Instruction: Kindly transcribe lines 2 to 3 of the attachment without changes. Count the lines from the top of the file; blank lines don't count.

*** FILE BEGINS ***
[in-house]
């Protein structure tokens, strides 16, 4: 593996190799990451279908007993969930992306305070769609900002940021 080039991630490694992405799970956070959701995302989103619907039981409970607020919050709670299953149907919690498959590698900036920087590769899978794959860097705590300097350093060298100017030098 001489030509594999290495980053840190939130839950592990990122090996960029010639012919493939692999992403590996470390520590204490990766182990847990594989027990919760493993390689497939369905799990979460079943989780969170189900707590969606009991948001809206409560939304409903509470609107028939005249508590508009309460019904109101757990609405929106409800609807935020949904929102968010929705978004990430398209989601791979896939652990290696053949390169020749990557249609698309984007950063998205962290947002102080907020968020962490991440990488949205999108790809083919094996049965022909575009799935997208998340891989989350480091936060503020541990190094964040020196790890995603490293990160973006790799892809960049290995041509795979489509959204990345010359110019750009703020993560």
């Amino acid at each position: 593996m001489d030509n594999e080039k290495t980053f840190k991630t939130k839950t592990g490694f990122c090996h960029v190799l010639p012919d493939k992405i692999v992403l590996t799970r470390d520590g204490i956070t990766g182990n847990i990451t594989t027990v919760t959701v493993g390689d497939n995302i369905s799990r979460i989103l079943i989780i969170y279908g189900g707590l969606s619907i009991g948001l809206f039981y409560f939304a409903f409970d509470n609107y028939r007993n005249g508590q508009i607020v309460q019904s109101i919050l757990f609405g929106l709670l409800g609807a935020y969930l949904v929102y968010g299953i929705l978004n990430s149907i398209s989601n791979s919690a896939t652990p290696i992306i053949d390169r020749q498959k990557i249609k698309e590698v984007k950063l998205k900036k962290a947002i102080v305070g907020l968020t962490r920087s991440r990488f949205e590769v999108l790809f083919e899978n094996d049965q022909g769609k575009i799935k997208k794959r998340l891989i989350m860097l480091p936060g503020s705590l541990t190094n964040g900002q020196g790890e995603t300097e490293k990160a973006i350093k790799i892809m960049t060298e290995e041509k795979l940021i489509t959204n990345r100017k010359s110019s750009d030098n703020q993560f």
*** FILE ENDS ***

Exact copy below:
């Protein structure tokens, strides 16, 4: 593996190799990451279908007993969930992306305070769609900002940021 080039991630490694992405799970956070959701995302989103619907039981409970607020919050709670299953149907919690498959590698900036920087590769899978794959860097705590300097350093060298100017030098 001489030509594999290495980053840190939130839950592990990122090996960029010639012919493939692999992403590996470390520590204490990766182990847990594989027990919760493993390689497939369905799990979460079943989780969170189900707590969606009991948001809206409560939304409903509470609107028939005249508590508009309460019904109101757990609405929106409800609807935020949904929102968010929705978004990430398209989601791979896939652990290696053949390169020749990557249609698309984007950063998205962290947002102080907020968020962490991440990488949205999108790809083919094996049965022909575009799935997208998340891989989350480091936060503020541990190094964040020196790890995603490293990160973006790799892809960049290995041509795979489509959204990345010359110019750009703020993560």
């Amino acid at each position: 593996m001489d030509n594999e080039k290495t980053f840190k991630t939130k839950t592990g490694f990122c090996h960029v190799l010639p012919d493939k992405i692999v992403l590996t799970r470390d520590g204490i956070t990766g182990n847990i990451t594989t027990v919760t959701v493993g390689d497939n995302i369905s799990r979460i989103l079943i989780i969170y279908g189900g707590l969606s619907i009991g948001l809206f039981y409560f939304a409903f409970d509470n609107y028939r007993n005249g508590q508009i607020v309460q019904s109101i919050l757990f609405g929106l709670l409800g609807a935020y969930l949904v929102y968010g299953i929705l978004n990430s149907i398209s989601n791979s919690a896939t652990p290696i992306i053949d390169r020749q498959k990557i249609k698309e590698v984007k950063l998205k900036k962290a947002i102080v305070g907020l968020t962490r920087s991440r990488f949205e590769v999108l790809f083919e899978n094996d049965q022909g769609k575009i799935k997208k794959r998340l891989i989350m860097l480091p936060g503020s705590l541990t190094n964040g900002q020196g790890e995603t300097e490293k990160a973006i350093k790799i892809m960049t060298e290995e041509k795979l940021i489509t959204n990345r100017k010359s110019s750009d030098n703020q993560f």